Gallup: Americans of all stripes coming around on the gays
Americans are increasingly alright with people being gay. The latest of Gallup’s annual survey on the subject matches abounding anecdotal evidence, including the increase of normative positive gay themes in the media. Gallup reports that the percentage of Americans who view gay relationships as morally acceptable crossed the 50 percent threshold this year, reaching 52 percent. Gallup notes that although a slight majority of Americans still oppose gay marriage, the trend on acceptance of homosexuality and gay rights flows in one direction: toward equality.
The poll results also document the cultural divide separating Republicans and Democrats or conservatives and liberals. The big movement seems to be coming from moderates and independents, who are swinging quickly toward acceptance of gay relationships as “morally acceptable.” The percentage of gay-friendly moderates jumped 14 percent to 64 percent since 2006. The percentage of gay-friendly independent voters jumped 11 percent to 61 percent during the same time period.
Individuals self identifying as moderates made up 36 percent of the electorate in 2009 in a yearly survey released in January 2010. Independents likewise made up 36 percent according to Gallup’s survey, members of the categories certainly overlapping.
The percentage of Democrats and Republicans, too, also increased. The numbers of gay-friendly Democrats rose 9 percent to 61 percent in May 2010 from 52 percent in 2006. Most significant perhaps, the number of gay-friendly Republicans rose 5 percent to 35 percent this year from 30 percent in 2006.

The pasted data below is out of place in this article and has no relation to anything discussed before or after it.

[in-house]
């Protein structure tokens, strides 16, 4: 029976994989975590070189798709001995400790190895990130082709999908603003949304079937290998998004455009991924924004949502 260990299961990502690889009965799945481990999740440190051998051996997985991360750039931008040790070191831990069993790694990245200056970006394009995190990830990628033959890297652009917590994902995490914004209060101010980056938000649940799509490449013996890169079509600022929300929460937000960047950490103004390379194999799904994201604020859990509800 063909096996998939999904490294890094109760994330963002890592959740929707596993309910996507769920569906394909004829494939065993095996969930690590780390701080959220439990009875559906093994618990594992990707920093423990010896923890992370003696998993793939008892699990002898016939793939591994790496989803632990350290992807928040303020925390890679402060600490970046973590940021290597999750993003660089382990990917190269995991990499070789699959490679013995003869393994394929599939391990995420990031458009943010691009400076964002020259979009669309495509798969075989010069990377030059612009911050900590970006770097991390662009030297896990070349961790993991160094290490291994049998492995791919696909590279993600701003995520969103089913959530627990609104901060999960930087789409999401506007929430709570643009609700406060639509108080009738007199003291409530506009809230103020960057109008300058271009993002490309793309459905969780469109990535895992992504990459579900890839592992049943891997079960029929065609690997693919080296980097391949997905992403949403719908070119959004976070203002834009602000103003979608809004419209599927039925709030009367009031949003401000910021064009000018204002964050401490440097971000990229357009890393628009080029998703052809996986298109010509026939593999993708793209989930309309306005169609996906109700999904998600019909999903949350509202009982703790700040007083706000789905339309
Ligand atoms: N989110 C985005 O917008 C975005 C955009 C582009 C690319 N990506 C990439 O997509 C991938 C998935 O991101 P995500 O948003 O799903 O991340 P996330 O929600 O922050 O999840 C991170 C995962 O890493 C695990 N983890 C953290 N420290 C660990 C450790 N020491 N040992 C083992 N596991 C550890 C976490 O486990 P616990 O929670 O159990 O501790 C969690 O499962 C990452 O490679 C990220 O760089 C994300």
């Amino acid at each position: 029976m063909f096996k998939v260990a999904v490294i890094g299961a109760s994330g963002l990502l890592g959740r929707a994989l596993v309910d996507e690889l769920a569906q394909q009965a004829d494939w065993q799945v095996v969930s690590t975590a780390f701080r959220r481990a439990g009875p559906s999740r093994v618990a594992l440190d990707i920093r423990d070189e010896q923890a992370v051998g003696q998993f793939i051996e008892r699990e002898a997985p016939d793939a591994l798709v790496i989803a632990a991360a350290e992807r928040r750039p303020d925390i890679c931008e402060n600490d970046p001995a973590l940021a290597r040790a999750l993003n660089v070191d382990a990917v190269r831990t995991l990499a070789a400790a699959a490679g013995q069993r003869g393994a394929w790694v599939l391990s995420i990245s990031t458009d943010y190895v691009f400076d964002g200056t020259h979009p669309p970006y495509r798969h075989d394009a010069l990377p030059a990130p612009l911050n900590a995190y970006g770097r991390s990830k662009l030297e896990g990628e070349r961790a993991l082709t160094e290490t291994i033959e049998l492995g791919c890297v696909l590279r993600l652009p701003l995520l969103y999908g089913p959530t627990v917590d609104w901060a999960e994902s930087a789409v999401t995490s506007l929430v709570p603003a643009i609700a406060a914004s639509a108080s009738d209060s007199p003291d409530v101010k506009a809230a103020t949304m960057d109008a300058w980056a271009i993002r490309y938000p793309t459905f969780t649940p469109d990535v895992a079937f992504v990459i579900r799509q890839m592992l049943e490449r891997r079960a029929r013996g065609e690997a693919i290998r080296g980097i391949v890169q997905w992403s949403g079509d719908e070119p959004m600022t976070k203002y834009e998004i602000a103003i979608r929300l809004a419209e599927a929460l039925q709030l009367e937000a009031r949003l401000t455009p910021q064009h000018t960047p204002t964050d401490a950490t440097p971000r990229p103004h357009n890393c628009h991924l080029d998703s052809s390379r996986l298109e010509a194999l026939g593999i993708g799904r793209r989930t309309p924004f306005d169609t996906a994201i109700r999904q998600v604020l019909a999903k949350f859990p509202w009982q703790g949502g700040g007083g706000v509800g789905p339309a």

Also revealing is that, despite Church edicts and high-profile anti-gay local stances, the numbers of Catholics who have come to accept gay relationships as morally acceptable jumped 16 percent, from 46 percent in 2006 to 62 percent in 2010. Protestant numbers lag by comparison but still reach close to half at 46 percent who view homosexual relationships as acceptable. Those with no religion or who subscribe to other non-Christian religions showed high acceptance of homsexuality at roughly 85 percent.
Americans are less supportive of gay marriage than of gay relationships. Gallup found in a separate poll also taken in May that 53 percent of Americans oppose gay marriage and 43 percent support it. Yet even those numbers support the larger trend: this year’s 53 percent opposed to gay marriage is tied with the lowest level of disapproval to date.
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